Tutorial :Best Practice in Integrating JavaScript Actions w/ DOM



Question:

Let's assume, for instance, an xHTML document as below:

<html>  <head>  </head>  <body>  <div id="wrapper">    <div id="sidebar"></div>    <div id="content"></div>  </div>  </body>  <script type="text/javascript" src="http://code.jquery.com/jquery-latest.min.js"></script>  <script type="text/javascript" src="./application.js"></script>  </html>  

We'll be performing a GET AJAX request to a PHP script that will query a database and return a response to populate a TABLE element which will be formatted as a sortable grid via JavaScript.

Additionally, we want all of our JavaScript in one file that can easily be included as displayed above.

The options:

  1. Have the PHP script return the TABLE element populated with all of the data. Use jQuery's live() function to actively watch for new TABLE elements in the DOM and apply the sortable grid functionality when it discovers them. This method allows us to manipulate the content retruned from the AJAX request in PHP and returns a completed semantic table to the parent document.

  2. Insert the TABLE element into the script listed above, but leaving it's content empty. jQuery would immediately apply the sortable grid functionality once the document is ready, although no content would exist yet. The GET request would then return a JSON response that would populate the database.

Any other opinions / best practices / use cases you can share for this sort of thing? I am only discussing a TABLE here but we have been discussing the issue with a number of things: lightboxes, drop-down menus, etc.

Currently, we are not using jQuery's live() function nor do the DOM elements exist within the parent document. So, we are having to place small blocks of Javascript at the top of each of our individual Views. Although sloppy, this has allowed us to only load functionality when it is needed, but it is obviously difficult to maintain.


Solution:1

Its always best to load as much as is reasonable on the initial load. If your site/application requires that you add stuff dynamically via AJAX then I can see you dilemma.

From what I understand, you are wondering what the best/preferred practice would be to keep your JavaScript concise and in on file and not scattered throughout your page. You are saying that currently your scripts are scattered throughout your page because when you are loading in modules/views or whatever they have the js along with them so that when they load their script is run (long-winded, sorry). And, the problem is that you want specific events to be triggered (like instantiating a lightbox or sorting a table) when these views are loaded by using the one omnipotent super global js file.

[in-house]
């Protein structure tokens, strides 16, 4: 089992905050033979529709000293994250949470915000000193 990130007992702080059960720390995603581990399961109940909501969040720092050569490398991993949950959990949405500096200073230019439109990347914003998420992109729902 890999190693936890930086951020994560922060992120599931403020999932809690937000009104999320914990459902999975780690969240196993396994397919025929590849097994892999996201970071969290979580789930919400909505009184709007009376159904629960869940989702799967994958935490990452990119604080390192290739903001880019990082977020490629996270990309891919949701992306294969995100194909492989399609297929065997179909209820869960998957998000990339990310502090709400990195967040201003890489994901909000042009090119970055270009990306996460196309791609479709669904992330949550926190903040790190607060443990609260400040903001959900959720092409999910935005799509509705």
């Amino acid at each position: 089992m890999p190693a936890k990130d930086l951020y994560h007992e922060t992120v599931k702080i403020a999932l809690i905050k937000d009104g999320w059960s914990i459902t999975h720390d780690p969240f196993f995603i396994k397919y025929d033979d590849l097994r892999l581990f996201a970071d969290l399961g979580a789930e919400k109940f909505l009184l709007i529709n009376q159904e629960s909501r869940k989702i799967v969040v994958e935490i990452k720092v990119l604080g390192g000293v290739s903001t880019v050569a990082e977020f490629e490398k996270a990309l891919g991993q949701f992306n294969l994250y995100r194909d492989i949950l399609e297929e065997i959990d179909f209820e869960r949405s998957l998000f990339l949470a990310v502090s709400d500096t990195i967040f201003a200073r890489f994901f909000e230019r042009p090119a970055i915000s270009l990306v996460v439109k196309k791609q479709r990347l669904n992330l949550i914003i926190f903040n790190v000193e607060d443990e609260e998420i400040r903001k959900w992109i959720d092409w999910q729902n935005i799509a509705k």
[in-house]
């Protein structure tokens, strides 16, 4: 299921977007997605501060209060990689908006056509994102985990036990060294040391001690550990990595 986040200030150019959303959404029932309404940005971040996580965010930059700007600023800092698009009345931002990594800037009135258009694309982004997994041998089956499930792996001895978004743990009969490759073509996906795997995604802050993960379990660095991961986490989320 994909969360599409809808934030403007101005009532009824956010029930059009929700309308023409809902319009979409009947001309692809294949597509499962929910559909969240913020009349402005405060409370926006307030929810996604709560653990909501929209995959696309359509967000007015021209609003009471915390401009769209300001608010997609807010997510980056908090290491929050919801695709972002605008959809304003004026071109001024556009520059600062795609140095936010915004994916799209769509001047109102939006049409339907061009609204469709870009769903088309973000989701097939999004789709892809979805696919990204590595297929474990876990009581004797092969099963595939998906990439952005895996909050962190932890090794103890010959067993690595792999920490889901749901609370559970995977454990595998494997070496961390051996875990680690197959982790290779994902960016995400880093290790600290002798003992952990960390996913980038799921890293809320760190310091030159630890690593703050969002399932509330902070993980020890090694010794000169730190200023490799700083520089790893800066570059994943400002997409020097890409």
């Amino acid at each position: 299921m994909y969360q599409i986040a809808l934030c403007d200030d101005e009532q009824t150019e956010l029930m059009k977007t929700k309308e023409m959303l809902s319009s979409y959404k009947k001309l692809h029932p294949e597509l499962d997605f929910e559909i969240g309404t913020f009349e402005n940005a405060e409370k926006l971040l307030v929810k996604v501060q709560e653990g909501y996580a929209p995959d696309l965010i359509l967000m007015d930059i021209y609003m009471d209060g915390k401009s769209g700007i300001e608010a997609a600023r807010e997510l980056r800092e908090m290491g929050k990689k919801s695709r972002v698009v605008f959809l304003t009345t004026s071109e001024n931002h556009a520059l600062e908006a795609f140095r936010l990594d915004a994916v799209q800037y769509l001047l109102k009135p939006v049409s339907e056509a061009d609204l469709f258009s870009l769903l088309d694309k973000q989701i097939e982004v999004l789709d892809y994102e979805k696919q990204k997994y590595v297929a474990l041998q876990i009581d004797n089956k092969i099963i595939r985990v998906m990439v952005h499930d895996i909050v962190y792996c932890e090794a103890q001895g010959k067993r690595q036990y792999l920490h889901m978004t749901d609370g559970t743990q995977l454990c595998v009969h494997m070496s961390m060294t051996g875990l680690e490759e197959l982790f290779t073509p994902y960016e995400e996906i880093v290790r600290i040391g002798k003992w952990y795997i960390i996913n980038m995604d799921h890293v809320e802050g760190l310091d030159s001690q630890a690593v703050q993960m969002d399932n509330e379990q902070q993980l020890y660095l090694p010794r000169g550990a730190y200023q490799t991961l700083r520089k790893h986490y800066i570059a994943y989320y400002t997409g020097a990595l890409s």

So, if that sounds right, then here's what I'd do (for any views being loaded in dynamically)...

So, let's assume you have the code you provided:

<html>  <head>  <script type="text/javascript" src="http://code.jquery.com/jquery-latest.min.js"z></script>  <script type="text/javascript" src="./application.js"></script>  </head>  <body>      <div id="wrapper">            <div id="sidebar"></div>            <div id="content"></div>      </div>  </body>  </html>  

If you loaded some content into the '#content' div (say, a table) when the page is fully loaded, and then you wanted to sort that table without putting the script to do so in the HTML that is returned from AJAX, you could have the following code in you main ('./application.js') file:

$(function() {      load_table();      $('#content #my_table').live('table_loaded',function() {          $(this).sort(); // or whatever your sorting method is...      });  });    function load_table() {      $.get('mysite.php',{foo:bar,bar:foo},function(data) {           $('#content').html(data).find('#my_table').trigger('table_loaded');      });  }  

This uses jquery custom events and the live() event. I haven't tested this out but it should work in theory.

UPDATE: I tested this and it works perfectly using jquery 1.3.2 :)


Solution:2

The jQuery jqGrid Plugin might fit the bill, loads data dynamically through ajax, can be integrated with any server-side technology, allows you to theme it with theme roller.

To update the table yourself you can issue a callback with most jquery ajax functions when the request completes. For example, if you have this in your document:

<div id="output">     <table>...</table>  </div>  

You can load the result with the jquery Ajax Load function:

$('#output').load('results.php',{arg:'val'},updateSort);    function updateSort(){      $("#output > table").sort();  }  

I usually take it a set further:

$('#output')      .html('<div class="centered_padded_msg_class">Loading data...</div>')      .load('results.php',{arg:'val'},updateSort);    function updateSort(){      $("#output > table").sort();  }  

Best of luck, -Matt


Solution:3

IMHO, the page should be as complete as possible when first shown to avoids extra requests. So I vote for the first method.


Solution:4

I am currently maintaining a web app based on live() method and also with the DOM elements not existing in the parent document and it seems to be fine. I tried myself inserting pieces of code in the "results" pages but it's very hard to update them all and sometimes you can skip my mistake one or two and then ask yourself "what did I do wrong?" and look for the problem for several hours.

The live() method is very nice because you can keep all your code in one particular file and obviously is easier to maintain rather than the solution above.

The app I was talking you about is now in production and it hadn't failed once so I'm pretty satisfied by this solution (strange though, I use the same pattern with filling a TABLE element with data and showing it as a grid :)


Note:If u also have question or solution just comment us below or mail us on toontricks1994@gmail.com
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